Miss Jane Addams comes to visit Neighborhood House. Remembering that Anita Jones had trained under Ms. Addams, one can only imagine the preparation that went into this visit. I refer to her visit as “la visita de la suegra” (the visit of the mother-in-law). You would want to have everything perfect enough to have your mother-in-law visit. The flurry of activities in preparation for her visit included painting, cleaning ceiling to floor, yard work and planning the entertainment at her various speeches and receptions.
I can only imagine how Miss Addams was described to the community. Miss Addams was the first American woman to be awarded a Nobel Peace Prize, she was a leader in the women’s suffrage movement and to say this visit was important to Miss Jones would be an understatement. The community was very proud to give back to Neighborhood House and because of the affection that they felt for Miss Jones, welcomed the opportunity to make her “look good”.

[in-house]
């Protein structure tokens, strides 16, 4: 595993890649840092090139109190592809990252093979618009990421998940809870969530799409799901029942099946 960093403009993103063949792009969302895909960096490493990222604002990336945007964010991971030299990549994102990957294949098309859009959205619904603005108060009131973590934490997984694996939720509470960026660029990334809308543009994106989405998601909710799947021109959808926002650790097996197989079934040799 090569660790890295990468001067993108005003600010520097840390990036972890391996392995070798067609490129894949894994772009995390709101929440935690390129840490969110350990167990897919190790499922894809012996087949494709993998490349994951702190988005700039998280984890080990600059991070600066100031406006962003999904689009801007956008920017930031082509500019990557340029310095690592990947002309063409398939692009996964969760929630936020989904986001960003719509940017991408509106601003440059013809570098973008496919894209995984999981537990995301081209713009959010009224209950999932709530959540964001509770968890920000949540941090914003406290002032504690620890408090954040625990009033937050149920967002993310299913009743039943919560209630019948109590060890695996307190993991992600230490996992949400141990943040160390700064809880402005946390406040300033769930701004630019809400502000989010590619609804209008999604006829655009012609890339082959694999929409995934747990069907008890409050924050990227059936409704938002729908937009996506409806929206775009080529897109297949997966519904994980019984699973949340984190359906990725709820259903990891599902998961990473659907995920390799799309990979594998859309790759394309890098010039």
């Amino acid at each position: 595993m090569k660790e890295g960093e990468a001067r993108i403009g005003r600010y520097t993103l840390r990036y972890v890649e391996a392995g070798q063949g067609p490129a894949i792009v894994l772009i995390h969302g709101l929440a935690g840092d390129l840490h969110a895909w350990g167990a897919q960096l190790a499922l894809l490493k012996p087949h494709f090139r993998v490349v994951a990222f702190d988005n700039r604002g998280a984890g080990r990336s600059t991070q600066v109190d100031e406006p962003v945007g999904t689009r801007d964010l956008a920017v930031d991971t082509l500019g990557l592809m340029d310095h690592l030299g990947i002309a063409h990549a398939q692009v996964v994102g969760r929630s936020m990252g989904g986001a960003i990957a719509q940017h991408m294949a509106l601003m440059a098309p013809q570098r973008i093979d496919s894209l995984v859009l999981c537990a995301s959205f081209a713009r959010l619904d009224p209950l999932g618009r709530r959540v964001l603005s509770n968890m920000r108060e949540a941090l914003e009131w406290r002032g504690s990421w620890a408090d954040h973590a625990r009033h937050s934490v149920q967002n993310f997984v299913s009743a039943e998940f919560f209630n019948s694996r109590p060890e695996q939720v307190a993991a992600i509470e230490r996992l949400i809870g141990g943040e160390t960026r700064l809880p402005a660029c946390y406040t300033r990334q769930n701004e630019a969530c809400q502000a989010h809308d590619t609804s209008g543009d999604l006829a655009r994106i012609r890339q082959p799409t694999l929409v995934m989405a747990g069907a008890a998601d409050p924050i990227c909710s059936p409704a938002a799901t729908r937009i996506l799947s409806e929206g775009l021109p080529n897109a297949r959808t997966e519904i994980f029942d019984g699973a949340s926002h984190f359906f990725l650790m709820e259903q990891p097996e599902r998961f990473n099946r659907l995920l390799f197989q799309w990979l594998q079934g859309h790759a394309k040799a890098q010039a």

The luncheon was held at Neighborhood House with performances and the auditorium was decorated with art work and displays of clothes made in the sewing class. Performers included people that took piano, guitar and mandolin lessons at Neighborhood House. In a March 26, 1931 article the San Diego Sun said that the singing mothers of Neighborhood House sang “[i]n the Chinas-Poblanas costumes which they are seen wearing above …”. The women made their own traditional outfits in the sewing class.
After the luncheon Miss Addams spoke at the old Russ auditorium (San Diego High School). Her lecture was free and the topic was “Social Work in America and England.” After her lecture she was welcomed at a reception hosted by Women’s International League where tea was served by Helen and Mary Marston. To put it very simply this was A BIG DEAL! Both the society women and the women from the Barrio strived to make this visit successful. By all accounts this goal was achieved.